A lot of work goes into creating articles like the one you just read. And while we don’t do this for the money, even our model of non-profit, independent journalism has bills to pay.

+972 Magazine is owned by our bloggers and journalists, who are driven by passion and dedication to the causes we cover. But we still need to pay for editing, photography, translation, web design and servers, legal services, and more.

As an independent journalism outlet we aren’t beholden to any outside interests. In order to safeguard that independence voice, we are proud to count you, our readers, as our most important supporters. If each of our readers becomes a supporter of our work, +972 Magazine will remain a strong, independent, and sustainable force helping drive the discourse on Israel/Palestine in the right direction.

Support independent journalism in Israel/Palestine Donate to +972 Magazine today
View article: AAA
Share article
Print article

    * Required


    1. Bruce Gould

      In my opinion a lot of Israeli policy thinking is driven by economic factors, but it can’t be said out loud. For example, a lot of the settlers are driven by economic interests – there’s a housing shortage in Israel and homes are cheaper outside the Green Line, and possibly the housing refugees will be harder to dislodge than the religious nuts; the banks also make money off the financing. Harper’s has a good article about this, although you have to log in: “House Hunters Transnational – Israel’s Economic Settlers in the West Bank”: http://harpers.org/archive/2017/01/house-hunters-transnational/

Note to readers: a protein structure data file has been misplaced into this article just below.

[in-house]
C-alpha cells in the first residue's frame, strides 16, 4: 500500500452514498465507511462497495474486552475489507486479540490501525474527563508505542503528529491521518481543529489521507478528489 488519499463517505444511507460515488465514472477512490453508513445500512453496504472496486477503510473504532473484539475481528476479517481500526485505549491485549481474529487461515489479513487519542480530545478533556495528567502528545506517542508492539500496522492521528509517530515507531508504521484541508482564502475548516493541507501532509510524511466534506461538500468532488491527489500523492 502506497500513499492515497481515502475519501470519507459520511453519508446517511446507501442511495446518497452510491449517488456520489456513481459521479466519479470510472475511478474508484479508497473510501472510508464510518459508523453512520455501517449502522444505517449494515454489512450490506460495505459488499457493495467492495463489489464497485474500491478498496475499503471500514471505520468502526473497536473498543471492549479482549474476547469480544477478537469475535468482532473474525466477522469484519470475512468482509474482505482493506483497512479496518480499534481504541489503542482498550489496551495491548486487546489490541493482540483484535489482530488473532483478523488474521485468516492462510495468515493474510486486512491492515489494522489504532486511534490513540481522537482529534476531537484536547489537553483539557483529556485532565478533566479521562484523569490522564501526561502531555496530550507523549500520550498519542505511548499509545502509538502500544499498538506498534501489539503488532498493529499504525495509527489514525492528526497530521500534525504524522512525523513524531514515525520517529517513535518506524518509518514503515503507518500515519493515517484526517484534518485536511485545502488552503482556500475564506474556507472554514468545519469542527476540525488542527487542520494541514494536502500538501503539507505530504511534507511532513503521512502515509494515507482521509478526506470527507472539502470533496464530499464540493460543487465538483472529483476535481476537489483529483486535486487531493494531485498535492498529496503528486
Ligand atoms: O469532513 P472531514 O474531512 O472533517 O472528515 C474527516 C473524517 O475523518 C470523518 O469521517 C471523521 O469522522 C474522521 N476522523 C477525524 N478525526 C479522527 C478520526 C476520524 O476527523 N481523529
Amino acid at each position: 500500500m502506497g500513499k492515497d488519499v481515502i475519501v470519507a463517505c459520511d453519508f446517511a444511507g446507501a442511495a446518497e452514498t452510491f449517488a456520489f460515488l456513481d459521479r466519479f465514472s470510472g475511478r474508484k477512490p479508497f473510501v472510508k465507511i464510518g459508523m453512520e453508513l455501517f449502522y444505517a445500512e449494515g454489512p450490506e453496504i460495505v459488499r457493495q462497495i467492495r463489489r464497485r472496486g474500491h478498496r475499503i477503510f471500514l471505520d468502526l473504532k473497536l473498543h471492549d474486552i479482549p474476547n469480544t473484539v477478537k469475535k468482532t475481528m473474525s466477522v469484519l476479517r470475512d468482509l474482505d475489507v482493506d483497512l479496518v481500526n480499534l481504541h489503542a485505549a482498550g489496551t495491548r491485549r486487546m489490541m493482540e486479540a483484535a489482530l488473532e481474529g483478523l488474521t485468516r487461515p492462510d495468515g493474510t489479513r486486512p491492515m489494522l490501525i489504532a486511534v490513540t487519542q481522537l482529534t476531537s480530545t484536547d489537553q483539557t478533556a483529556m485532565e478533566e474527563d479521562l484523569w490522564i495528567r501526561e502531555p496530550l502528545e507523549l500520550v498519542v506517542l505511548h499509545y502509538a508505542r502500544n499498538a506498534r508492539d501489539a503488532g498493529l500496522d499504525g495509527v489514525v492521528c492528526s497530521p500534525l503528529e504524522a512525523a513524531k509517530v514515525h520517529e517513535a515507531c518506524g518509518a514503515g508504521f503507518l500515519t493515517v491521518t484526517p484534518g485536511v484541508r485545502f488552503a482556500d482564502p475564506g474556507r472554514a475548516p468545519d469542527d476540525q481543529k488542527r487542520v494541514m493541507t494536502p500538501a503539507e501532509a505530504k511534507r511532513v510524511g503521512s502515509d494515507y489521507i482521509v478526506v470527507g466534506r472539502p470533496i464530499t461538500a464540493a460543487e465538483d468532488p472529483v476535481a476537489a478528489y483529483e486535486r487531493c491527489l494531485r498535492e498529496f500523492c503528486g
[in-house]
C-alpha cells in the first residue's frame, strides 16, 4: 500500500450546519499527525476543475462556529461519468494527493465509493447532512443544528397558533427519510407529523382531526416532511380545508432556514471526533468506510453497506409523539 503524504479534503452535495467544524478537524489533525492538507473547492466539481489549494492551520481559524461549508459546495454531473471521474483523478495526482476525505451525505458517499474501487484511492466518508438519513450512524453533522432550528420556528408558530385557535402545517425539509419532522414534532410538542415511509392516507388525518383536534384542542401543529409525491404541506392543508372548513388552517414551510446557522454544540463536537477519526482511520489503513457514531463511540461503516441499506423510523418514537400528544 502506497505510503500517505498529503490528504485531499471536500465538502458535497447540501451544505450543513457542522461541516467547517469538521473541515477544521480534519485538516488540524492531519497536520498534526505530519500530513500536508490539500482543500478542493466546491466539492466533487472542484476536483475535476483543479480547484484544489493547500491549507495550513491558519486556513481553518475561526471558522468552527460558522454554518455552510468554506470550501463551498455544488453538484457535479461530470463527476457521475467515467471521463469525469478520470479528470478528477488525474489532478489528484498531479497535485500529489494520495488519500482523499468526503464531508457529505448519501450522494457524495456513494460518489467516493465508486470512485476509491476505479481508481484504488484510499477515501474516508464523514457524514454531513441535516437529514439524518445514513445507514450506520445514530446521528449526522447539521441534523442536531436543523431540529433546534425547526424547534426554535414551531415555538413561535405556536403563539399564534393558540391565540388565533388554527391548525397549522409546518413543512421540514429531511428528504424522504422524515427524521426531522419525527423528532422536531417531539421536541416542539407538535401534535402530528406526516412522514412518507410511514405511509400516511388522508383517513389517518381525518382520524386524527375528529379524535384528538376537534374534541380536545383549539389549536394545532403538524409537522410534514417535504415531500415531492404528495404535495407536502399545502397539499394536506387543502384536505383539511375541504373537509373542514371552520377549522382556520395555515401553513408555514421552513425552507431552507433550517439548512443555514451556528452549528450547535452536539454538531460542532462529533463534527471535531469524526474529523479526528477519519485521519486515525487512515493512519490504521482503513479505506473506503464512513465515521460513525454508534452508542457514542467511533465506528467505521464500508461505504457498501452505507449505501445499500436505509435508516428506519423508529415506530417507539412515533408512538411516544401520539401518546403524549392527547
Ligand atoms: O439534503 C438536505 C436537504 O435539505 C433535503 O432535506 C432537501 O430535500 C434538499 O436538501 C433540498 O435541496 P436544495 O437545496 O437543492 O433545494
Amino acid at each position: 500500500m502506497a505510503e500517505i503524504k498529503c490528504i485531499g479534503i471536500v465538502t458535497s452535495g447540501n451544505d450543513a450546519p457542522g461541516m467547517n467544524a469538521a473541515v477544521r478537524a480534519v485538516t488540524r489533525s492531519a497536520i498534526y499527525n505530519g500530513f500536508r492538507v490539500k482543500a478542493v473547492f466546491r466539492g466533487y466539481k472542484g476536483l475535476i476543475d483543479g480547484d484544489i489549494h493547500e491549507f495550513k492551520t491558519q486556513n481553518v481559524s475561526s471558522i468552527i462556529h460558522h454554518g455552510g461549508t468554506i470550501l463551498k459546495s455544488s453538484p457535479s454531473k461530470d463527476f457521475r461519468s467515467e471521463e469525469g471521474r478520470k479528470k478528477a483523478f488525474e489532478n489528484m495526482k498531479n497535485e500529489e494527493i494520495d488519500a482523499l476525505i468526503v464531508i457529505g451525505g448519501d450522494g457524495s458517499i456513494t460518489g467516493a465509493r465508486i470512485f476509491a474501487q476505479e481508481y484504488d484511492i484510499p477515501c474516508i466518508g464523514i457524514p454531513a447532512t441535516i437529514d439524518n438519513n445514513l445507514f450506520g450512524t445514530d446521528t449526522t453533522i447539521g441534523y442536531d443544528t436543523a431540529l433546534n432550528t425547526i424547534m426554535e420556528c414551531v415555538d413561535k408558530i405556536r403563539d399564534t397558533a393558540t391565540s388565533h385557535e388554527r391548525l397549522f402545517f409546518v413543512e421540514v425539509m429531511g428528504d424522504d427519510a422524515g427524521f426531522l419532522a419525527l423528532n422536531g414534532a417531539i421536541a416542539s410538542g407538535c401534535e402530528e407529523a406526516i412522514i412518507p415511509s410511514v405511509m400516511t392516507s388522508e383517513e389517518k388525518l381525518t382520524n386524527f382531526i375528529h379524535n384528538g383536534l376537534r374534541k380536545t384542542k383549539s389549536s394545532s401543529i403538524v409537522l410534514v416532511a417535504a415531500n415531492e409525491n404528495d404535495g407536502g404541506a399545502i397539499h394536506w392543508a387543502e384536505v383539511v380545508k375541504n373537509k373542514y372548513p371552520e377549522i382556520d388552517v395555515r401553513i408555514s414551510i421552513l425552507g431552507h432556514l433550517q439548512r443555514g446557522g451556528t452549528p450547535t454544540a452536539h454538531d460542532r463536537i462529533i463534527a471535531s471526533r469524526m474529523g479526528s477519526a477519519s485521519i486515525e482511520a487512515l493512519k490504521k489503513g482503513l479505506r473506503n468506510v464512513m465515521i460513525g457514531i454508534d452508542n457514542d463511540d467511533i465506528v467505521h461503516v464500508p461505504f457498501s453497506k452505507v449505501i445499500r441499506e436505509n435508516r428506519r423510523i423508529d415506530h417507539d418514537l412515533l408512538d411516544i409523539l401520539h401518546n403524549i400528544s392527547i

Reply to Comment
    2. Subhana

      The conflict is about whether there will be a Jewish state in the Land of Israel or not. For the past 100+ years the Palestinians have been against the idea. Any outcome that leaves a Jewish state alive and strategically secure in the Middle East will be seen as a defeat by very large chunks of the Palestinian population. There are very few, if any, Palestinians that have as their utopian outcome the two state solution. There are also very few that see it as a permanent solution. For the most part it is seen as a step towards the ultimate goal – the liberation of Palestine and the forced return of the refugees. This is why the Palestinians are unwilling to accept negotiations on the principle of “two states for two peoples” or to recognize Israel as the nation state of the Jewish people. Were they to do either of those things they will have effectively forfeited the right of return and will have accepted an outcome that leaves Israel secure and alive. Accepting the principle of two states on the other hand leaves the future open to future wars and continued conflict to try to force the other state – Israel – into changing its nature leading to what many Palestinians want as the ultimate goal – all of “historic Palestine” under Palestinian control. There will be those that will debate this claim, but they will do so entirely tactically because it is entirely self-evident to anyone that reads what Palestinians themselves actually write and follows Palestinian responses to poll questions.